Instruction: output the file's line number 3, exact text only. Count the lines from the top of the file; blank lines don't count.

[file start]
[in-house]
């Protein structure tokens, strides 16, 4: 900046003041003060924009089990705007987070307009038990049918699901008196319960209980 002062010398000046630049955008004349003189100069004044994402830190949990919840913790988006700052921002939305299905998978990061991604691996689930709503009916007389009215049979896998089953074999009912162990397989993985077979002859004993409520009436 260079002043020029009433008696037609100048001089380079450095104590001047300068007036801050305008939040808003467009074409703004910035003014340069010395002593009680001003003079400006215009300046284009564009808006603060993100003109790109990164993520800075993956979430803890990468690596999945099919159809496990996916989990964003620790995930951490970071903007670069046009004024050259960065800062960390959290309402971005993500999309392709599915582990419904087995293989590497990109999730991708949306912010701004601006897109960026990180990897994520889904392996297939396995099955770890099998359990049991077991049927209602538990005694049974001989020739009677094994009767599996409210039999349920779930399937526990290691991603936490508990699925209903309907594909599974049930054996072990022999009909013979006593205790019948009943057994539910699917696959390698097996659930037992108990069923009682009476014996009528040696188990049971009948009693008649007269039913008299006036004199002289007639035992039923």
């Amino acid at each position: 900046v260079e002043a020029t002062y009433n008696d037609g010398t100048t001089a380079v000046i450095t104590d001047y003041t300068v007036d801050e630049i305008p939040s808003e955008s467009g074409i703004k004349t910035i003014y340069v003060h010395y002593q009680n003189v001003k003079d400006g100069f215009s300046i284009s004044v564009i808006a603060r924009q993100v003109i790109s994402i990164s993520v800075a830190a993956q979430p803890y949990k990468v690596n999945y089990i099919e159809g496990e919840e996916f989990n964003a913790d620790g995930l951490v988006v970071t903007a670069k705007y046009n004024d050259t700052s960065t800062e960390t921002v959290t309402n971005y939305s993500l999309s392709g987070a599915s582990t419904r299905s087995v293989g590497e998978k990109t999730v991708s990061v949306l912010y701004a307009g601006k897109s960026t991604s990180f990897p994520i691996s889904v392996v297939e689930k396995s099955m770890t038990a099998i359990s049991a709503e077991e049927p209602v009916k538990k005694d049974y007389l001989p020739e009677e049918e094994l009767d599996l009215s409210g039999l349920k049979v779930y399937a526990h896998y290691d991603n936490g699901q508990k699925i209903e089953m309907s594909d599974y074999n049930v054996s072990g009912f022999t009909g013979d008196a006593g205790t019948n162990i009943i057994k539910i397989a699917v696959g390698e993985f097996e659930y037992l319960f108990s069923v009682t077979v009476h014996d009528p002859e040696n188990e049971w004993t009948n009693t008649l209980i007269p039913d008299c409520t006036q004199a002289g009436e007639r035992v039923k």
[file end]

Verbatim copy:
């Amino acid at each position: 900046v260079e002043a020029t002062y009433n008696d037609g010398t100048t001089a380079v000046i450095t104590d001047y003041t300068v007036d801050e630049i305008p939040s808003e955008s467009g074409i703004k004349t910035i003014y340069v003060h010395y002593q009680n003189v001003k003079d400006g100069f215009s300046i284009s004044v564009i808006a603060r924009q993100v003109i790109s994402i990164s993520v800075a830190a993956q979430p803890y949990k990468v690596n999945y089990i099919e159809g496990e919840e996916f989990n964003a913790d620790g995930l951490v988006v970071t903007a670069k705007y046009n004024d050259t700052s960065t800062e960390t921002v959290t309402n971005y939305s993500l999309s392709g987070a599915s582990t419904r299905s087995v293989g590497e998978k990109t999730v991708s990061v949306l912010y701004a307009g601006k897109s960026t991604s990180f990897p994520i691996s889904v392996v297939e689930k396995s099955m770890t038990a099998i359990s049991a709503e077991e049927p209602v009916k538990k005694d049974y007389l001989p020739e009677e049918e094994l009767d599996l009215s409210g039999l349920k049979v779930y399937a526990h896998y290691d991603n936490g699901q508990k699925i209903e089953m309907s594909d599974y074999n049930v054996s072990g009912f022999t009909g013979d008196a006593g205790t019948n162990i009943i057994k539910i397989a699917v696959g390698e993985f097996e659930y037992l319960f108990s069923v009682t077979v009476h014996d009528p002859e040696n188990e049971w004993t009948n009693t008649l209980i007269p039913d008299c409520t006036q004199a002289g009436e007639r035992v039923k």